Dickens and London
     
       
     
    

Dickens and Camden Town


Railways in London
by Gustave Doré from London: A Pilgrimage (1872)

In Dombey and Son, Dickens described the building of the railway line that cut through Camden Town near Staggs’s Gardens, the home of Paul Dombey's wet nurse'The first shock of a great earthquake had, just at that period, rent the whole neighbourhood to its centre.  Traces of its course were visible on every side.  Houses were knocked down; streets broken through and stopped; deep pits and trenches dug in the ground; enormous heaps of earth and clay thrown up; buildings that were undermined and shaking, propped by great beams of wood.  Here, a chaos of carts, overthrown and jumbled together, lay topsy-turvy at the bottom of a steep unnatural hill.  … Everywhere were bridges that led nowhere; thoroughfares that were wholly impassable. ... In short, the yet unfinished and unopened Railroad was in progress; and, from the very core of all this dire disorder, trailed smoothly away, upon its mighty course of civilisation and improvement.’ 

But six years later, when the dying Paul wanted to see his old nurse, ‘there was no such place as Staggs’s Gardens.  It had vanished from the earth.  Where the old rotten summer-houses once had stood, palaces now reared their heads, and granite columns of gigantic girth opened a vista to the railway world beyond.  The miserable waste ground, where the refuse-matter had been heaped of yore, was swallowed up and gone.  The old by-streets now swarmed with passengers and vehicles of every kind; the new streets that had stopped disheartened in the mud and waggon-ruts, formed towns within themselves.    Bridges that had led to nothing, led to villas, gardens, churches, healthy public walks.’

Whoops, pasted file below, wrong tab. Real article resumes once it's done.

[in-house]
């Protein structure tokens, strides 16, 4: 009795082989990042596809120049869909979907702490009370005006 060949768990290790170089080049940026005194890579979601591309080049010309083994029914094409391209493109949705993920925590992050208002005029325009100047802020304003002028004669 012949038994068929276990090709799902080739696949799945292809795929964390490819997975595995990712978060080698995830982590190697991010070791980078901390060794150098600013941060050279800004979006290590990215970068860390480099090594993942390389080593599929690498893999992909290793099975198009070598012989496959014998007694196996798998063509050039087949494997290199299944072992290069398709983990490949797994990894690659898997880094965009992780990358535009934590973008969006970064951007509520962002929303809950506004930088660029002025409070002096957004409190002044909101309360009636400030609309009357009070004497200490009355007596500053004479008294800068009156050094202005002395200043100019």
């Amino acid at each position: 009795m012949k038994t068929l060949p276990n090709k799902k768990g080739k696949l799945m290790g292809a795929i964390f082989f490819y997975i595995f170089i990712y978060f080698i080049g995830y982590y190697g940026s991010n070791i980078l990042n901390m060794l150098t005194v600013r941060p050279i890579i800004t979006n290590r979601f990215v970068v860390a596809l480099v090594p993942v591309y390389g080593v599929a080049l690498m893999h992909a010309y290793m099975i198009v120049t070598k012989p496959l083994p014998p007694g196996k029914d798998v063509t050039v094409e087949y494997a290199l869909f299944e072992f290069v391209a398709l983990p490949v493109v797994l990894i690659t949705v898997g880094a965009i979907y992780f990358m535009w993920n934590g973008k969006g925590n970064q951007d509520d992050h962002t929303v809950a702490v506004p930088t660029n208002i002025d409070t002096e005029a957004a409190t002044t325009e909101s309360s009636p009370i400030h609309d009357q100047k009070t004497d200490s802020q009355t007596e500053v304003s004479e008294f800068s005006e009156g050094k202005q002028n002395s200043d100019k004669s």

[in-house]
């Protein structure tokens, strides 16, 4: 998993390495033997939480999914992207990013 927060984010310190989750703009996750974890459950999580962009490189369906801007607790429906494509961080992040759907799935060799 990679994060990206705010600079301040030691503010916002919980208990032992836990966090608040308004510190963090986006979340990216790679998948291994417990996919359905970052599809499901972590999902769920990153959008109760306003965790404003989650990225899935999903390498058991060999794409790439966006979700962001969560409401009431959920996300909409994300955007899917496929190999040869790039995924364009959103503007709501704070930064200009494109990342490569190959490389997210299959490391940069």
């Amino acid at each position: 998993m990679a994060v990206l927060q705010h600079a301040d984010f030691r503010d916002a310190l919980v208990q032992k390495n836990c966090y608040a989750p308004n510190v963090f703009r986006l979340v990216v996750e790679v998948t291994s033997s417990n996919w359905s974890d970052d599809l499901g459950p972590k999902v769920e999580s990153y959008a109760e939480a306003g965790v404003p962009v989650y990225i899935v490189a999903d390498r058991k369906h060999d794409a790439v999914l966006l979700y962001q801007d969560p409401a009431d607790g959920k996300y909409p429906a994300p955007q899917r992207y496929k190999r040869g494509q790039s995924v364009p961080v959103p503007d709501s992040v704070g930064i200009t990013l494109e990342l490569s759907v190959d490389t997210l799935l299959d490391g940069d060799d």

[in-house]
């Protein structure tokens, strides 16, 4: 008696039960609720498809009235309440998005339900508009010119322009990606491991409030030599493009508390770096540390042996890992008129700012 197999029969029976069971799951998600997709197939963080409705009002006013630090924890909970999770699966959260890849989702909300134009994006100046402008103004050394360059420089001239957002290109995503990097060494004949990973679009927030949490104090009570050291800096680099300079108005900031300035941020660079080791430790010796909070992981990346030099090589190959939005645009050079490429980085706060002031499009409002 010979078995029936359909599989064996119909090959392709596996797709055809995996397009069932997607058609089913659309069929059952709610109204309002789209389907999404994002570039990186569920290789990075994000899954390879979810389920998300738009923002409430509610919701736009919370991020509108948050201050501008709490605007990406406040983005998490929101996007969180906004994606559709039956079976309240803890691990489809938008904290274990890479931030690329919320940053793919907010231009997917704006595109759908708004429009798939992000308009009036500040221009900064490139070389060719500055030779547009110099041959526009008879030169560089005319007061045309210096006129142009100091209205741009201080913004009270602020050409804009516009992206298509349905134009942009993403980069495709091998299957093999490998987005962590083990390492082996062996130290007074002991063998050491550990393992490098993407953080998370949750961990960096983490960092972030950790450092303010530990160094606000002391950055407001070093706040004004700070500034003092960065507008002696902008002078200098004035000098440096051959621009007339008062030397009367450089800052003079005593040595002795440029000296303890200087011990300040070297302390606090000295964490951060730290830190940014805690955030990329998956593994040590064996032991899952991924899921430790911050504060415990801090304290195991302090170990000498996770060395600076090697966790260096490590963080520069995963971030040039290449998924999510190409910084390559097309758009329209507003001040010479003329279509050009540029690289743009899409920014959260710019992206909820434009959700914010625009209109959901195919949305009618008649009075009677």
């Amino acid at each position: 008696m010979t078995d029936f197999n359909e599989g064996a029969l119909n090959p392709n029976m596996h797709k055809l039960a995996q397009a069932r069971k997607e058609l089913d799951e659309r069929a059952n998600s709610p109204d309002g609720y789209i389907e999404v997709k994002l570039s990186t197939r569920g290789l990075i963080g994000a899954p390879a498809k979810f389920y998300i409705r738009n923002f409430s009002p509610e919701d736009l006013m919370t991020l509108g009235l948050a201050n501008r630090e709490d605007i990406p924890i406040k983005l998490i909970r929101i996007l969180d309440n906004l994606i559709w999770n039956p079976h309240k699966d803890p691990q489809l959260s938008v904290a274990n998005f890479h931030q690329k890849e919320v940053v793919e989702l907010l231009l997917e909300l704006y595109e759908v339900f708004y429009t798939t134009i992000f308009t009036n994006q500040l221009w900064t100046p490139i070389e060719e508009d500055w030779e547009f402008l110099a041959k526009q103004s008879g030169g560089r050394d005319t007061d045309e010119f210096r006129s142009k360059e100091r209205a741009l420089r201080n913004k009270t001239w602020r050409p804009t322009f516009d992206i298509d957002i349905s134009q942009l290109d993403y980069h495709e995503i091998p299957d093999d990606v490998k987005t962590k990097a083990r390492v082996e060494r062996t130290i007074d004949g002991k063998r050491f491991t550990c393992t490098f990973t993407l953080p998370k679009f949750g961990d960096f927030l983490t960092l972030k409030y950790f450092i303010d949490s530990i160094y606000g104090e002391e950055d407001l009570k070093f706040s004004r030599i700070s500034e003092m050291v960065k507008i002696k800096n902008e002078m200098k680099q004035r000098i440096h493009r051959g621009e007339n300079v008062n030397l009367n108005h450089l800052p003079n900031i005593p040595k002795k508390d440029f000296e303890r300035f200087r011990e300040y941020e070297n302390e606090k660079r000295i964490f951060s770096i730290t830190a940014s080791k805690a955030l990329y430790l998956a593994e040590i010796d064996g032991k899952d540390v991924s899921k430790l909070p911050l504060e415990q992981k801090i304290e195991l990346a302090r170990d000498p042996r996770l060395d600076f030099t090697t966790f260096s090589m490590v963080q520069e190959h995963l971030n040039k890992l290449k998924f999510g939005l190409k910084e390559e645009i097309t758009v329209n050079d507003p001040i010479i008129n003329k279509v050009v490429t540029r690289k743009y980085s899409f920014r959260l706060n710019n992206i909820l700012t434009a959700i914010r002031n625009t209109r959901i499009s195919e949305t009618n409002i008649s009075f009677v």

Explore Gloucester Crescent, where Dickens' wife Catherine lived when he separated from her, after 22 years of marriage and the birth of ten children.  He had fallen for Ellen Ternan, a young actress.  Although their eldest son Charley opted to live with his mother Catherine saw very little of her other children after the separation and was not allowed to attend the wedding of her daughter Kate in 1860.  

The Doré engraving illustrates the sex stereotyping that underpinned Dickens treatment of his wife. Pretty young  women were idealized, although they were confined to the domestic roles of caring for their families and the semi-domestic philanthropic role of caring for the weak and helpless more generally.  After the separation Dickens could not bear any of his friends to express anything other than whole hearted sympathy with his complaints against Catherine.  He ceased his long liaison with his illustrator  because Hablot Browne (Phiz) illustrated a magazine published by a friend he had quarreled with over the separation. See Dickens and Women for more about the stereotyped Victorian attitudes to women illustrated by Doré. 

  


Women in a childrens hospital

by Gustave Doré from London: A Pilgrimage (1872)